2. Remove the transmission driveshaft: They’ll remove the bolts that secure the front driveshaft to the center support bearing before removing the rear driveshaft bolts. 
  3. Remove the center support bearing: Next, the mechanic will remove the bolts in order to take out the old bearing housing. They’ll clean the ends of the driveshaft with solvent.
  4. Install the new center support bearing: The mechanic applies lubrication to the shaft, so the bearing housing slides on easily.
  5. Re-install the transmission driveshaft to the vehicle: They’ll re-assemble the driveshaft in reverse order, re-attaching the bolts as they go.
  6. Lower the vehicle and test drive it for safety: Once your vehicle passes this final inspection, you’re good to go!

Is it bad to drive with a bad center support bearing?

Get your vehicle to an auto repair shop at the first sign of a failing center support bearing. If you continue to drive, the vibration, noise, and banging will only get worse. Plus, a bad center support bearing prevents the driveshaft from flexing and spinning freely, which can damage your transmission, differential parts, or the driveshaft
The longer you wait to diagnose and repair a bad center support bearing, the higher your repair costs could be!

What is a center support bearing?

Center support bearings are usually found on heavy-duty vehicles, like trucks, that have long drive shafts. The shafts are split into two sections, with the center support bearing holding them together and supporting the weight on the rear half.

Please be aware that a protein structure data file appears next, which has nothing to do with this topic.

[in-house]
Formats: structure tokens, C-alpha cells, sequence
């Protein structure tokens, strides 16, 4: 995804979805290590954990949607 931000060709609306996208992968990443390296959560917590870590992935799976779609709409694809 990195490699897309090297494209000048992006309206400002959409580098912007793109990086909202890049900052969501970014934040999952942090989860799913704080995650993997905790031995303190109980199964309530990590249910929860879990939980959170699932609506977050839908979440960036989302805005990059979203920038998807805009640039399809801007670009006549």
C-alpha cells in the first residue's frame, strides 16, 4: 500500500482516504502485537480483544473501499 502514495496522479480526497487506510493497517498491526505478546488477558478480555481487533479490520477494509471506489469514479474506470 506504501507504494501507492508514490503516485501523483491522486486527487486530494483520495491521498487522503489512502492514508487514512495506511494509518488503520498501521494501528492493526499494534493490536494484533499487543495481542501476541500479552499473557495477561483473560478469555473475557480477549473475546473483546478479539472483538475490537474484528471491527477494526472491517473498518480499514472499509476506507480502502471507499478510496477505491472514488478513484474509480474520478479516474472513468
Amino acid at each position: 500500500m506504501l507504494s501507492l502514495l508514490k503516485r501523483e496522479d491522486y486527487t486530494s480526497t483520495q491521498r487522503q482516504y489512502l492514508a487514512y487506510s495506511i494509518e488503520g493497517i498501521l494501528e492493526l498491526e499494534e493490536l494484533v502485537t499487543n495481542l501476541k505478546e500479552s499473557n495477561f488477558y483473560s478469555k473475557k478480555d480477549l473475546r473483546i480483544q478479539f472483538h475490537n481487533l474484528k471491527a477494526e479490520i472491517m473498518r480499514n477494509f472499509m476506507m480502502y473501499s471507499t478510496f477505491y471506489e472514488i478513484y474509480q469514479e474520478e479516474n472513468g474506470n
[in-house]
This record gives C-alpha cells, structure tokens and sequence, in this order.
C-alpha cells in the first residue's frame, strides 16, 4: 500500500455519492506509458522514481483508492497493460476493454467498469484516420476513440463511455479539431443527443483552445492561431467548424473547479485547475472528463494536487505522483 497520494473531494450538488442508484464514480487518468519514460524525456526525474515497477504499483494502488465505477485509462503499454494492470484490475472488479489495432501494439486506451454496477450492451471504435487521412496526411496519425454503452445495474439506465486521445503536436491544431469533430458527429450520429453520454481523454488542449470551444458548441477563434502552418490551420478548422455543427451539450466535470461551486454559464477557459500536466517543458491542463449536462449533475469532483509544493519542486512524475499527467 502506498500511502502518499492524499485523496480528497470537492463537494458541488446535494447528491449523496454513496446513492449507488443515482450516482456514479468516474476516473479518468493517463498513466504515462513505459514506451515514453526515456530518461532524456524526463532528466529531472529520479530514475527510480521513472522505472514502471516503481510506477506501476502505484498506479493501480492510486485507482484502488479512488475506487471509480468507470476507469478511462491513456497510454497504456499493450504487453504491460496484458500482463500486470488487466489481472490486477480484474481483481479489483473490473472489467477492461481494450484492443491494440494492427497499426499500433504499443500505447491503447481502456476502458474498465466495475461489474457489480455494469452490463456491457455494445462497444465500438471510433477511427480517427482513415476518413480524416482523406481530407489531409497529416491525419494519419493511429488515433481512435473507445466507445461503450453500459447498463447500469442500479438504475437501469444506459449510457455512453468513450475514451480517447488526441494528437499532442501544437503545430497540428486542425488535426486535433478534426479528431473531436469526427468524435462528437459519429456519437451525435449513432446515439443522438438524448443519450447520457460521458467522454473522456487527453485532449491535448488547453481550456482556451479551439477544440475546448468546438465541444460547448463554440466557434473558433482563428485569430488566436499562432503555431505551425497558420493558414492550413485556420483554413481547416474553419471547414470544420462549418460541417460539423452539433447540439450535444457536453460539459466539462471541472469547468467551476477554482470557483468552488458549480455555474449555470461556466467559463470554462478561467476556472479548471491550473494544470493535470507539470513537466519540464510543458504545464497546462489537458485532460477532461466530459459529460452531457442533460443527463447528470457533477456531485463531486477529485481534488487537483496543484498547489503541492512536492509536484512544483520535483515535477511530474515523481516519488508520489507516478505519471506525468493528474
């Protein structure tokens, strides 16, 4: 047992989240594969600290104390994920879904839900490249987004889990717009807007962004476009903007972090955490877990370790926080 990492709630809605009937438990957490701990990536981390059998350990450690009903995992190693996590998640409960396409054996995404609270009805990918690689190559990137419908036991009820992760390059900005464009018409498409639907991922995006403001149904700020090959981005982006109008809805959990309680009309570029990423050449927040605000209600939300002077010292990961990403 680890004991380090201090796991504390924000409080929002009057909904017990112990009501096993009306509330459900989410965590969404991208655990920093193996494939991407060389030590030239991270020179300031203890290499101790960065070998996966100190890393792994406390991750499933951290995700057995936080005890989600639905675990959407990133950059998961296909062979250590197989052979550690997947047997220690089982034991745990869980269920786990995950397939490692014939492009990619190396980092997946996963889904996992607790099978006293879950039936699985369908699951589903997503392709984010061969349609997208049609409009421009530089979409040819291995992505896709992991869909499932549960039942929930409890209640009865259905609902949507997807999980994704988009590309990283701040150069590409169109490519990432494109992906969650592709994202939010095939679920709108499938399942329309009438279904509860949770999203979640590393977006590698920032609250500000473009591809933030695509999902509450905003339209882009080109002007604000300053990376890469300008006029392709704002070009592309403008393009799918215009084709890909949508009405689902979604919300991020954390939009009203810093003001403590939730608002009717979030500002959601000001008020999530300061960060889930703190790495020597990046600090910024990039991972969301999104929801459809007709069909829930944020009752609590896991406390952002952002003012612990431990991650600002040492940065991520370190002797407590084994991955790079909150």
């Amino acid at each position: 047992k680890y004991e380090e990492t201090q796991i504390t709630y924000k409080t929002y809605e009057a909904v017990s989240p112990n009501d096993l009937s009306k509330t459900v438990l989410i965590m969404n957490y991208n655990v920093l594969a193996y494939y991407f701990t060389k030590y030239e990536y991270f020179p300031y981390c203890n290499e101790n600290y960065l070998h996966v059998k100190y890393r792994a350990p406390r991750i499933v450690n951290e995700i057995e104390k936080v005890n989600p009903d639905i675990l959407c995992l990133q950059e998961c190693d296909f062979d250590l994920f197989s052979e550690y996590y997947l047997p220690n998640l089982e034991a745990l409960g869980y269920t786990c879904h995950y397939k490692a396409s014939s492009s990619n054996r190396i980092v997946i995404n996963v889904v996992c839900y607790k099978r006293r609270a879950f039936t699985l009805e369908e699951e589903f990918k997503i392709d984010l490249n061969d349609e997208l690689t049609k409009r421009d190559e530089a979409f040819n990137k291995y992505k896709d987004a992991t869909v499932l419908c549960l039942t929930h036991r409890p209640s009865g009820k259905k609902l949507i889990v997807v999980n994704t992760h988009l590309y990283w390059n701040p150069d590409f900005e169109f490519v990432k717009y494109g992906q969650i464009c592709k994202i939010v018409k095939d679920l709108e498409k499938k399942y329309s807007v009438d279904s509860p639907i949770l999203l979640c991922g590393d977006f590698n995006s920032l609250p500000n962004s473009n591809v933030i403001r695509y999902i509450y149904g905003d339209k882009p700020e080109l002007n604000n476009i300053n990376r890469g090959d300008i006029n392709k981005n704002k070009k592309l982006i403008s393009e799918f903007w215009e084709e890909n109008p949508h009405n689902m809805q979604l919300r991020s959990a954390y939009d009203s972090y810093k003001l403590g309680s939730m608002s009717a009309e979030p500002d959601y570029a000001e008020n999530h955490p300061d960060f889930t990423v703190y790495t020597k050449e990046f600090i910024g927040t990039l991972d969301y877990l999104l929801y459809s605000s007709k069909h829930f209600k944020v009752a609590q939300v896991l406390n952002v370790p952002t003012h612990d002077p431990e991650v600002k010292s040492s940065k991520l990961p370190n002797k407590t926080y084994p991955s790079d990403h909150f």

The driveshaft transfers power from the transmission to the differential in order to turn the rear wheels. The center support bearing is also called the drive shaft center support bearing or carrier bearing.
If the center support bearing wears out or breaks, the driveshaft can’t spin. This can cause problems with the transmission, drive shaft, or differential.

How do I know if my center support bearing is bad?

Your mechanic should check the center support bearings every time you bring your vehicle in for regular maintenance. If you’re between maintenance appointments, watch for these signs that the center support bearing is failing or damaged:
  • Squeaking or grinding sounds: The sounds will get worse and change pitch over time. Don’t ignore them! Get your center support bearing inspected.
  • Shuddering or shaking when you accelerate: There is vibration-damping material between the bearing and the housing. If it wears out, you’ll notice vibration throughout the entire vehicle. Get your vehicle inspected if your vehicle is shuddering or underperforming.

How often should a center support bearing be replaced?

Center support bearings can last a long time—some drivers never have to replace them. However, if you regularly drive in rough conditions or take your vehicle off-road, the bearing can wear out over the years. Generally, you only need to replace the bearing if it starts to fail.

Can I replace my center support bearing?

Most DIY mechanics find it hard to replace their own center support bearing since it’s difficult to remove and assemble the driveshaft. Plus, you’ll need a bunch of specialized tools and equipment. It’s probably a good idea to leave this one to the professionals.

FAQs